Hydration for runners - RunTeach

Hotting up

Hydration! With average temperatures starting to rise as we progress through spring and into summer, we are blessed with a few sunny and hot days (for us Brits anyway!). And while the sunshine brings us smiles and joy, it also brings with it a dilemma for us runners: 

How do I hydrate? What do I drink and how much?

As you look out the window, the sky a magnificent blue, you are desperate to get out for your run. But wait… your mind starts racing and a mild panic takes hold.

“Have I drunk enough? Is plain water okay? Do I need to take water with me? I read something about electrolytes, I better grab a bag of them (even though I don’t really know what they are)…. Help, I just want to run and not die, why is it so hard?!”

There is so much confusion around hydration, dehydration, heat stroke, hyponatremia (what?) and self-drowning (yep). Now add in euhydrated, hypohydrated, hyper-hydrated, hypotonic, hypertonic, isotonic… arghhhhhhhhhhhhh – can I go out and run yet?

Keeping hydrated is a serious business and yes, behind the scenes there is a lot going on. But once you have a basic understanding and a feel for how your body reacts under different conditions, it can be pretty simple. Don’t allow yourself to get drawn into the marketing hype.

Let’s start right at the beginning….

Fluid intake is episodic (every now and again). Fluid loss is continuous (all the time, no matter the weather, climate, temperature, etc)1.

Under normal conditions, our body regulates our water intake and output. While it fluctuates throughout the course of a normal day, it usually gets back to the same point over a 24-hour cycle2.

Our little challenge is to deal with potentially larger fluctuations when we are going out for a run. More-so over longer distances, higher intensity, and higher temperatures and greater humidity. Add in to this the fact that we don’t want to be stopping for a pee every 10 minutes ( I would have got a PB but….)!

What is hydration and dehydration?

There are several definitions about, but all are very similar:

Hydration is…

the process of causing something to absorb water 3.

The process of combining a substance chemically with water molecules 4.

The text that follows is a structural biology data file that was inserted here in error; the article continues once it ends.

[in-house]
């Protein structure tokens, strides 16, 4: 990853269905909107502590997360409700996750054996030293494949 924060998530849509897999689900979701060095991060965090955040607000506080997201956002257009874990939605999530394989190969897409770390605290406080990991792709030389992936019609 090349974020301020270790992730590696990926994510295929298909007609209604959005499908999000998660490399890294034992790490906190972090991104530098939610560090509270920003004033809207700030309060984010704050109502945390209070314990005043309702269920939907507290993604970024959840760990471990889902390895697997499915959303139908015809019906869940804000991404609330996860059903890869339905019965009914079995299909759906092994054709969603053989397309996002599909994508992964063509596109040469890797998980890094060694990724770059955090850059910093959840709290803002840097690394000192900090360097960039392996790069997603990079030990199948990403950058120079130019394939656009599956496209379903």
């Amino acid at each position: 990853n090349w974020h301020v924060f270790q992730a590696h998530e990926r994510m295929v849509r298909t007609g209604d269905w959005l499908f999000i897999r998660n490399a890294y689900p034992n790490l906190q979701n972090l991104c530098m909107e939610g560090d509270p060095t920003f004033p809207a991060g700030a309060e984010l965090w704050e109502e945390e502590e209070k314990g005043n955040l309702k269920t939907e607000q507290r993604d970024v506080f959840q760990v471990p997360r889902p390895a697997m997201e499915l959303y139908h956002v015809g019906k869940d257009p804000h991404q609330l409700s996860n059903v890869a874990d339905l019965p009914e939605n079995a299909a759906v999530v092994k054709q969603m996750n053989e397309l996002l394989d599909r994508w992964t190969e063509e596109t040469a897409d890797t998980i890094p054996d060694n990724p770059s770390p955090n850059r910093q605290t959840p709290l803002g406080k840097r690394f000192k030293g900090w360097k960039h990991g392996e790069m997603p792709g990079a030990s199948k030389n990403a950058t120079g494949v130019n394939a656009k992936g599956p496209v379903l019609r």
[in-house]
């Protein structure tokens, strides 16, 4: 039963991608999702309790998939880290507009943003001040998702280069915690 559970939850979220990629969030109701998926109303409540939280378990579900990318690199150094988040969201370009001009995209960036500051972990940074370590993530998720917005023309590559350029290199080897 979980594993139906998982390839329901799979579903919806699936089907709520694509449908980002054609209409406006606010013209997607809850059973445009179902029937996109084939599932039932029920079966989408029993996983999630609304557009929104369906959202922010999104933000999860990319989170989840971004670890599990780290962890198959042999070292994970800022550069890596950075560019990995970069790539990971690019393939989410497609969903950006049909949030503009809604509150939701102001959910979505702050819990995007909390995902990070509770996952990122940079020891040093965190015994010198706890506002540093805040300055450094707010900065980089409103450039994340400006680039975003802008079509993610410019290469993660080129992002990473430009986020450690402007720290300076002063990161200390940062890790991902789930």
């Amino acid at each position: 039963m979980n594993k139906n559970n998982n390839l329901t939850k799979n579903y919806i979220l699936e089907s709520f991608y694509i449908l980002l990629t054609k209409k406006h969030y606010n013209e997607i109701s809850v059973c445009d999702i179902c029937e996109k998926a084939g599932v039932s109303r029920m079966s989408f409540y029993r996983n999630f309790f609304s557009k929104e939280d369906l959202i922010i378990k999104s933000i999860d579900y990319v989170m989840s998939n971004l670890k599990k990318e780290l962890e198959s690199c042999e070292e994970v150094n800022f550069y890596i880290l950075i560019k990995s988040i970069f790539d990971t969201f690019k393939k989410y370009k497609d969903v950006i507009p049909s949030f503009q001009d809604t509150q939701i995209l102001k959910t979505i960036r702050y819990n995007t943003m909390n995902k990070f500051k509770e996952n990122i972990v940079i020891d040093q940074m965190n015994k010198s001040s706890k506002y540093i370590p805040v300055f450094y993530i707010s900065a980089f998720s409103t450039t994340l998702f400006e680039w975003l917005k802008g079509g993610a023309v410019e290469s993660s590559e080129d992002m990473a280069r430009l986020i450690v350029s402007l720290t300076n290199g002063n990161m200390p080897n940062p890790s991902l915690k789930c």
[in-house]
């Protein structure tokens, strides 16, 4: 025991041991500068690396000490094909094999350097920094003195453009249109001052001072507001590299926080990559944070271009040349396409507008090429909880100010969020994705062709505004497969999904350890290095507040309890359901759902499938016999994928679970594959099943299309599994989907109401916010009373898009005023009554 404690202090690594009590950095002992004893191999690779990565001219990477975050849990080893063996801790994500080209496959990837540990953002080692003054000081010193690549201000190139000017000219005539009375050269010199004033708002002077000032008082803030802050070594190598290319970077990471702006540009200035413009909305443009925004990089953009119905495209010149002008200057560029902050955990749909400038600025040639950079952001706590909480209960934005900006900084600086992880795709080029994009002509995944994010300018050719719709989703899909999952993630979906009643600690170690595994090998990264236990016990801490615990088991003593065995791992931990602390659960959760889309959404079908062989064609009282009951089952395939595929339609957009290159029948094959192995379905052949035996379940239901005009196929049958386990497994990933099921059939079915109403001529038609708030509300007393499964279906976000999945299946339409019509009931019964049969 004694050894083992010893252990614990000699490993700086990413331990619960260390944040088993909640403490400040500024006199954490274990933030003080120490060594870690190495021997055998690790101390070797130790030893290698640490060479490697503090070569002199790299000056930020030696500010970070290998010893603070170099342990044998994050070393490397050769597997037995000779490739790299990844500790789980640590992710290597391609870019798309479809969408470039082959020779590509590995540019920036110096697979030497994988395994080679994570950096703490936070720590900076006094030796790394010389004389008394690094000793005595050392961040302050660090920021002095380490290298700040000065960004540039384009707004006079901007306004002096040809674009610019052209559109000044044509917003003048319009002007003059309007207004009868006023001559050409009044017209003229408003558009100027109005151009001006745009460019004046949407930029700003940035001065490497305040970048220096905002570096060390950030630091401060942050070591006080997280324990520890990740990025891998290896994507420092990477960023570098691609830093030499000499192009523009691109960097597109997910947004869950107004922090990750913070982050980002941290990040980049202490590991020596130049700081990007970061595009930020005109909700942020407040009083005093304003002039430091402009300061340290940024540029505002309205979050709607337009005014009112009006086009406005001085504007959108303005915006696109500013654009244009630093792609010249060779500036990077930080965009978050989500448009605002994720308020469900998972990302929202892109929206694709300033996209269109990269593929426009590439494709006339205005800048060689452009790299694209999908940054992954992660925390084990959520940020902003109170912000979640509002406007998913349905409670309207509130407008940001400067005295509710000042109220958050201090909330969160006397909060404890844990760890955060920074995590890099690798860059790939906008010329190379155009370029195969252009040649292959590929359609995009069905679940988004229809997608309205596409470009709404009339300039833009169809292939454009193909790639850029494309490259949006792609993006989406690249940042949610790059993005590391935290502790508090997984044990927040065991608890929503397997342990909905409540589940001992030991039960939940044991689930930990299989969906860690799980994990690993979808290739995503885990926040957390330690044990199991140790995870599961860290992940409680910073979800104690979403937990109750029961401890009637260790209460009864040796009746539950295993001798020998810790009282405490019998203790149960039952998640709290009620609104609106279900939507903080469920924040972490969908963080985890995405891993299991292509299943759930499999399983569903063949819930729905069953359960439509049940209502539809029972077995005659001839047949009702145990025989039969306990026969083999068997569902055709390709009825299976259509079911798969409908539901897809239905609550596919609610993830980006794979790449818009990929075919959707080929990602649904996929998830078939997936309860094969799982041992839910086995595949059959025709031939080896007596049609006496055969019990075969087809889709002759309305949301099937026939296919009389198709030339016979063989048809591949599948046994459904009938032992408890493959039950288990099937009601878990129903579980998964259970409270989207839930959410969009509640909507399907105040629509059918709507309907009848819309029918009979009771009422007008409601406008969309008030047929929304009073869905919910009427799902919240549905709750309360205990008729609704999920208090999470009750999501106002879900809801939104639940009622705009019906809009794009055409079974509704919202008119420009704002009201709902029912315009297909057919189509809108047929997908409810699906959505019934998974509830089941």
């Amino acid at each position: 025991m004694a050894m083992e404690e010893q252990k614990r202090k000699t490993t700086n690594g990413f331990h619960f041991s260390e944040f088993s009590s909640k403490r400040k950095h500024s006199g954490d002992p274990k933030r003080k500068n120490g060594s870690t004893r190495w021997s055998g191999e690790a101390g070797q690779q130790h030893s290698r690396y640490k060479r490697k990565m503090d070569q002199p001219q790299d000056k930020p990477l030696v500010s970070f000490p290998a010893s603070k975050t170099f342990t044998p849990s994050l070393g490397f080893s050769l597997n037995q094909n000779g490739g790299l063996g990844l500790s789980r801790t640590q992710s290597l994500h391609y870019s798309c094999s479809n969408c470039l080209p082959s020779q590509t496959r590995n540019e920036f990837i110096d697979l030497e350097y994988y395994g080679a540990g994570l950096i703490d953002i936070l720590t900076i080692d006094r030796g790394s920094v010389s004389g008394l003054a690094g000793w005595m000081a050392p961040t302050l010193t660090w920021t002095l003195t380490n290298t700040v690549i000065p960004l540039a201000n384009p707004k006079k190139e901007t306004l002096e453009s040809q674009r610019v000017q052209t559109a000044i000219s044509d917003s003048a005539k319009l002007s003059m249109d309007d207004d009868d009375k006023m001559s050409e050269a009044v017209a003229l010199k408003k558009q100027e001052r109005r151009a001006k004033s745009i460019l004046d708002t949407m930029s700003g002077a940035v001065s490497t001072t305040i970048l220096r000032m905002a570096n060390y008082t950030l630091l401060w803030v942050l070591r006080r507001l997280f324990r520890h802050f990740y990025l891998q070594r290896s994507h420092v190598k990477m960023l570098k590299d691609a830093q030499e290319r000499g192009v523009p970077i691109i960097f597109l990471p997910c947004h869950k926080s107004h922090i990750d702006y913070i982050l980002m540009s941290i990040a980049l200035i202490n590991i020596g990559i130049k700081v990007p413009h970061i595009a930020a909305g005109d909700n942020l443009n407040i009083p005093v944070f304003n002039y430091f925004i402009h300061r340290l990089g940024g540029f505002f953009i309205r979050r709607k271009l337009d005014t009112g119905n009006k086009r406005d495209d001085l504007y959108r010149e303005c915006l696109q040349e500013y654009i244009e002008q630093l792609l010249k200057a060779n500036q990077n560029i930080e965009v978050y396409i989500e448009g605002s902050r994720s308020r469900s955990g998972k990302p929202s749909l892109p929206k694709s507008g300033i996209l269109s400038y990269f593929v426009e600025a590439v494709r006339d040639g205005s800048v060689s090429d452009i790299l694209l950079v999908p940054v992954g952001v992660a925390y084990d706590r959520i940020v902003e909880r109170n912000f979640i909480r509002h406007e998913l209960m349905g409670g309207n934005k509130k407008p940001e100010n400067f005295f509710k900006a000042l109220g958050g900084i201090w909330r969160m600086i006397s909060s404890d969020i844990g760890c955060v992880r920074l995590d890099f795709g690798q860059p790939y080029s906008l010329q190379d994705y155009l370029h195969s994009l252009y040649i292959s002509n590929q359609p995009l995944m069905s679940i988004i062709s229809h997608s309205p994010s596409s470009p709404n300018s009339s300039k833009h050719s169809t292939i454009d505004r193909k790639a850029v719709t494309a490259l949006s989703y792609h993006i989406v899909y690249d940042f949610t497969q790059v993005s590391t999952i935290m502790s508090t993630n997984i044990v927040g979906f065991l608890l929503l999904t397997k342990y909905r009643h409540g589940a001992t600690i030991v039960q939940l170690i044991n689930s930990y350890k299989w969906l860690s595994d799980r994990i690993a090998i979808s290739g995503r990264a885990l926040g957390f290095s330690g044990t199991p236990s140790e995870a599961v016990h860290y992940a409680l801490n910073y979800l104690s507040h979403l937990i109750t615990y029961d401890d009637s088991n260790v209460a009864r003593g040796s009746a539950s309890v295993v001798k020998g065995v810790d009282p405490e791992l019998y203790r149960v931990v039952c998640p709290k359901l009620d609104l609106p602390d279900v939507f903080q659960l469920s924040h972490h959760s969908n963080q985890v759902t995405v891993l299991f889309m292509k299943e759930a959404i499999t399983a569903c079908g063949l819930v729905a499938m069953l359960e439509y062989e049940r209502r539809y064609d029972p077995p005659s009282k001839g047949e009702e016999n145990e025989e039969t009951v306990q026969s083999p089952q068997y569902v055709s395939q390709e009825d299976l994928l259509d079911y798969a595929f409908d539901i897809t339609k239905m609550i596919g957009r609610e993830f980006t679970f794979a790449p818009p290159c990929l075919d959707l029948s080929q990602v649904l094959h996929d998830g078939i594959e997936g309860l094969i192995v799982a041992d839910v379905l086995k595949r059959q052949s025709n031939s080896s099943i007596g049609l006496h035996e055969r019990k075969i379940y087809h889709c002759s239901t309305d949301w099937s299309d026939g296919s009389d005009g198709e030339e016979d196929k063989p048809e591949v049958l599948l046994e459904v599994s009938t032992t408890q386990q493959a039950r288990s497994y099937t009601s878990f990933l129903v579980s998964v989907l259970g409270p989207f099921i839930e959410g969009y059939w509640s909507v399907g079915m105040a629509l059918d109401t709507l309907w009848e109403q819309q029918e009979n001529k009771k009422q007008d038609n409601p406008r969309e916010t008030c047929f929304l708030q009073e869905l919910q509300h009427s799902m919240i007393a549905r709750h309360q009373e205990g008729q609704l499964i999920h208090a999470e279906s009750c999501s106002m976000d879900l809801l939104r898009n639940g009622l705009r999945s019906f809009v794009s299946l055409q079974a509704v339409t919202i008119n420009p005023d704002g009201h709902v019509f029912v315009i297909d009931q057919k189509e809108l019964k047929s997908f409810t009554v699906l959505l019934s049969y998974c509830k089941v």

the process of making your body absorb water or other liquid 5.

Dehydration is…

The process of losing or removing water or moisture 3.

Dehydration is a condition that results when the body loses more water than it takes in 6.

A condition caused by the excessive loss of water from the body, which causes a rise in blood sodium levels 3.

We classify dehydration into one of three categories:

  1. Mild dehydration
  2. Moderate dehydration
  3. Severe dehydration

Most of us have a pretty good idea about what hydration and dehydration is, and we know we need to keep hydrated. But what exactly does keep hydrated mean?

First, let’s look at what the continuous loss of water from the body – why does it happen? Well, we lose water by…

Sweating, peeing, pooping, tears, saliva (spitting) and breathing.

These are normal everyday events for most of us. We also lose water through less frequent events (depending on how often you are adventurous with your nutrition perhaps…)…

Diarrhoea, vomiting, fever, excessive sweating, excessing peeing (for example diabetes and some medication such as water pills).

But, we also take water in from a variety of sources:

Direct water intake, as part of other fluids/drinks and through food.

So this now brings us to the term euhydration. This is the state at which our body is in hydration/dehydration balance:

Normal state of body water content; absence of absolute or relative hydration or dehydration 7.

And this is the state that we should be starting all our running in. It’s what I call “properly hydrated”. If we start a run properly hydrated, and depending on how we get to properly hydrated (more on that in a minute), we are much better able to determine our fluid needs for that run.

The most simple indicator that we can use to determine whether we are properly hydrated is urine colour:

hydrate pee chart
Source: http://www.sept.nhs.uk/

While feelings of thirst, dry lips and headaches can also provide clues, these symptoms can be from other things as well so urine is pretty reliable. Be warned though, some foods and supplements can cause your pee to change colour – too much vitamin C can make it go bright yellow, for example.

The NHS recommend between 1.6 and 2 litres of water per day, but that includes the fluids you get through food intake (approximately 20%). But we need to adjust this for the environment, our exercise intensity, and our individuality. We all sweat at different rates, so we lose water at different rates.

But it’s not only water that we lose. This brings us to electrolytes. Electrolytes are substances that create an electricity-conducting solution when mixed with water. Common examples of electrolytes are Sodium, potassium, chloride, calcium, magnesium, and phosphate. They are vital in the chemistry of our bodies, and are usually replaced through normal food intake.

However, when we sweat heavily we lose more than we can replace. This is also the case with vomiting and diarrhoea. This loss is then made even worse when we try to replace the lost fluid by drinking a lot of plain water. This dilutes the fluid in our bodies further, and effectively ‘washes’ the sodium (salt) out. This is bad news and can result in hyponatremia, a condition where the sodium level in the blood is too low. Our cells swell and this can cause a host of health issues, being fatal in extreme cases.

Overhydration, where we are taking on too much plain water, is a significant cause of hyponatremia. We see this condition in long running events such as the marathon. Some runners take water at every aid station and end up severely overhydrated – sometimes with fatal outcomes.

Getting the balance right